The moral of THIS story is, if you are noticing a trend on your travels, go with it! You very well might end up with a pretty interesting story to show for it. I noticed that I was using a variety of fun ways to get around and because of that I just could not pass up a donkey ride which turned out to be one of the highlights of all my travels.

Thursday, June 23, 2011

It's a Greekalicious Turkish Delight

I graduated from university this year for the 2nd time. This time was special, I studied something I loved and that made all the difference in the world to my level of commitment. As a congratulatory gift, my parents and I decided to take a trip. The destination was my choice. Can you imagine.... "Where do you want to go?" hmmm... ok let's try and narrow THAT down. Well the first step was to grab a book of potential tours. Long story short, I found my self drawn towards Greece. I suppose my background in archaeology added to the appeal knowing I would be seeing ruins and archaeological sites thousands of years old. I imagined the columns just vibrated with history and life. However, I did not want to see JUST Greece. There were so many options and I couldn't choose just one, so I decided on a combined trip of Turkey and Greece which included a mediterranean cruise... how quaint.

In preparation for my trip I decided, like most travel junkies, to do some pre-trip reading. Naturally I found myself a fantastic map of Athens complete with the metro routes. This was entertaining... for a while. It did not take me long to memorize the underground and location of the Plaka. The next step was to buy a cheap guidebook to Greece. I found out all of the best and expensive places to stay as well as all the famous landmarks you just HAVE to purchase a souvenir from. What I needed was something a little more inspiring that would really make me appreciate the culture and give me some context. I started with a book I'd had on my shelf for ages, "The Good Tourist: An Ethical Traveller's Guide" by Lucy Popescu. Popescu breaks the book down by country and highlights the human rights, environmental, and ethical concerns of various global locations. Since I already knew quite about about Greece and Greek traditions, I focused on Turkey for my reading pleasure. From Popescu's book I was able to travel to the land of carpets and mosques with an appreciation of what the people in this incredible country face each and every day. The best part about this book is a section at the end of each chapter which highlights recommended reading before, during and after your trip. From this list, I made my next selection, "The Bastard of Istanbul" by Elif Shafak. This novel features a group of woman from different backgrounds, Turkish and Arminian. What these woman value most is their family and bringing them together around a table of good food and good company. Reading about the different generations of these women and discovering how their values surrounding religion, women's rights, and men have changed was eye opening. Finally, I found this selection at my local library, "Istanbul:The Collected Traveler" by Barrie Kerper. Kerper has collected articles and musing from lovers of Istanbul which provide a colourful backdrop of this amazing city. The best part of this book is the A-Z of Istanbul in the back. Under "T" you will find the words Turkish Toilet, an essential topic to investigate before departing from your comfy loo at home. This book kept me very good company along my adventure, in particular a day I spent in my hotel room under the weather.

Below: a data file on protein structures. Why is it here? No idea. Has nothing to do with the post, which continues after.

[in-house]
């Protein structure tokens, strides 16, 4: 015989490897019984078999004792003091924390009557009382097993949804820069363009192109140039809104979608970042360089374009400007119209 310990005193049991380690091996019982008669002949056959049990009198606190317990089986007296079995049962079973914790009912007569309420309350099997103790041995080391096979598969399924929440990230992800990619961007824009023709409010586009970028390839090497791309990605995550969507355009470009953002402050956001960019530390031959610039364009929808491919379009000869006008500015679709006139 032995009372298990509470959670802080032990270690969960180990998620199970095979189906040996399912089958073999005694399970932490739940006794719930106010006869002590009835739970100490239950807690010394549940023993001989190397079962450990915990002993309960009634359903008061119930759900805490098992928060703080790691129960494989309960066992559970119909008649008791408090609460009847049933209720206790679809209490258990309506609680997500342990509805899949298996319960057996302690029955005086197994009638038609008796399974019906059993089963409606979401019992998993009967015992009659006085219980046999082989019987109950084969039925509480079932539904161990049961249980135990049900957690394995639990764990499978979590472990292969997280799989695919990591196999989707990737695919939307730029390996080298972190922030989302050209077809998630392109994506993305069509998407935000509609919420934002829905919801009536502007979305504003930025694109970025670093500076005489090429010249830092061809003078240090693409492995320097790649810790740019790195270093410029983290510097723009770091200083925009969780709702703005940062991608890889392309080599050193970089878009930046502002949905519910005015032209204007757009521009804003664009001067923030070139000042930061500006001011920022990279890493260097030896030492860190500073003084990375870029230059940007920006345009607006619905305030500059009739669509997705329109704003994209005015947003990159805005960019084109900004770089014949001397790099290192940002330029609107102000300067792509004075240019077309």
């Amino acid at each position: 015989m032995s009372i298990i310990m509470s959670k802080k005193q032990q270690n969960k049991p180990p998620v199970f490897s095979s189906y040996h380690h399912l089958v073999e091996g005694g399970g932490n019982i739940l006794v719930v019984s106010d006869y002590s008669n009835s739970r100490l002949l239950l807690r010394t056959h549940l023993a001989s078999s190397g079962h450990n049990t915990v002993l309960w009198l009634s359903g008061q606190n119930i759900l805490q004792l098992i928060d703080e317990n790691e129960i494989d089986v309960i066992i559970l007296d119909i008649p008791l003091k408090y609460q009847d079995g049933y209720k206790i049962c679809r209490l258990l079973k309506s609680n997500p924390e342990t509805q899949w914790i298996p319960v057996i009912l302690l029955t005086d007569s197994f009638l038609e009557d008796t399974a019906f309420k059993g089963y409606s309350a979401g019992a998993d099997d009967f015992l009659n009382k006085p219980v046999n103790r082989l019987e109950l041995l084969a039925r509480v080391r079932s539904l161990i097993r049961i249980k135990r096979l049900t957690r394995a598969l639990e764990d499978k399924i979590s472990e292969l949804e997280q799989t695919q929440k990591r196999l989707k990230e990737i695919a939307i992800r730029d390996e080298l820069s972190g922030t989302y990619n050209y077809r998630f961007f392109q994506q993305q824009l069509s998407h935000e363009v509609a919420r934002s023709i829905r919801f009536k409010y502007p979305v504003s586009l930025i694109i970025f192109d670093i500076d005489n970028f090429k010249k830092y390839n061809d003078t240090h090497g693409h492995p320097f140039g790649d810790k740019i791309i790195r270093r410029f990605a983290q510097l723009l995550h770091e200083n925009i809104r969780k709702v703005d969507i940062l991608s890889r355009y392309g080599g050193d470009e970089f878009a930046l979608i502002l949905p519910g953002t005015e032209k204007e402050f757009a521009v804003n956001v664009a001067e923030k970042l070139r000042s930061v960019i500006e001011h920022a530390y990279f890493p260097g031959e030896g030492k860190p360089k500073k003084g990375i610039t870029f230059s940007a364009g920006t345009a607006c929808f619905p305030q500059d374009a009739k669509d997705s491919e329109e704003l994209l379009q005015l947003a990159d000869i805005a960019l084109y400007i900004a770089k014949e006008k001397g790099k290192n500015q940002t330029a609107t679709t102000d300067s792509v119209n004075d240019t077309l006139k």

My point is, before your trip do some research to find out what sites you MUST see, as well as catch a glimpse into the lives of the people who reside there every day. Choose a lover's guide to take with you which will help you find the beauty in simple experiences like finding the perfect cup of Turkish coffee, you will remember these experiences much more than standing in line to see a museum. Also, become acquainted with the ethical concerns of the nation not only for your own safety but to appreciate the struggles locals face and become a more ethical tourist when choosing what to see and spend your precious pennies on.

After my little bit of research I was ready to embark on my fabulous vacation...which begins as soon as you leave for the airport. Sometimes getting there is half the fun.